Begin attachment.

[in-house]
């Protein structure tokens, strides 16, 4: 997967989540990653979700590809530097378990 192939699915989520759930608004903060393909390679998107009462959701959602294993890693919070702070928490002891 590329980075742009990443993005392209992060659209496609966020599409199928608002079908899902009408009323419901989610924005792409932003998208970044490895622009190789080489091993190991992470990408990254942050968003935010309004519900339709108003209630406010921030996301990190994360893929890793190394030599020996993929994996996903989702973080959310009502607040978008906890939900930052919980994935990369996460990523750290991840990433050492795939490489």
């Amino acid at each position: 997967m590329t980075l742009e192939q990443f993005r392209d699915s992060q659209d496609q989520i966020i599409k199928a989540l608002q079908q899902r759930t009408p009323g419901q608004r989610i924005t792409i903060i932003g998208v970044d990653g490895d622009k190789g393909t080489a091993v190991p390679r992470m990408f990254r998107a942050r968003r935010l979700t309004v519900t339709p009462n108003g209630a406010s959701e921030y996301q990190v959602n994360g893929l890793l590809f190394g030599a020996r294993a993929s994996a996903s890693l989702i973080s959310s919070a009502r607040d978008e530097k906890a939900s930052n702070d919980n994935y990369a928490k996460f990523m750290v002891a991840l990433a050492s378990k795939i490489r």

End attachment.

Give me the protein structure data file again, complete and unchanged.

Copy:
[in-house]
């Protein structure tokens, strides 16, 4: 997967989540990653979700590809530097378990 192939699915989520759930608004903060393909390679998107009462959701959602294993890693919070702070928490002891 590329980075742009990443993005392209992060659209496609966020599409199928608002079908899902009408009323419901989610924005792409932003998208970044490895622009190789080489091993190991992470990408990254942050968003935010309004519900339709108003209630406010921030996301990190994360893929890793190394030599020996993929994996996903989702973080959310009502607040978008906890939900930052919980994935990369996460990523750290991840990433050492795939490489």
């Amino acid at each position: 997967m590329t980075l742009e192939q990443f993005r392209d699915s992060q659209d496609q989520i966020i599409k199928a989540l608002q079908q899902r759930t009408p009323g419901q608004r989610i924005t792409i903060i932003g998208v970044d990653g490895d622009k190789g393909t080489a091993v190991p390679r992470m990408f990254r998107a942050r968003r935010l979700t309004v519900t339709p009462n108003g209630a406010s959701e921030y996301q990190v959602n994360g893929l890793l590809f190394g030599a020996r294993a993929s994996a996903s890693l989702i973080s959310s919070a009502r607040d978008e530097k906890a939900s930052n702070d919980n994935y990369a928490k996460f990523m750290v002891a991840l990433a050492s378990k795939i490489r």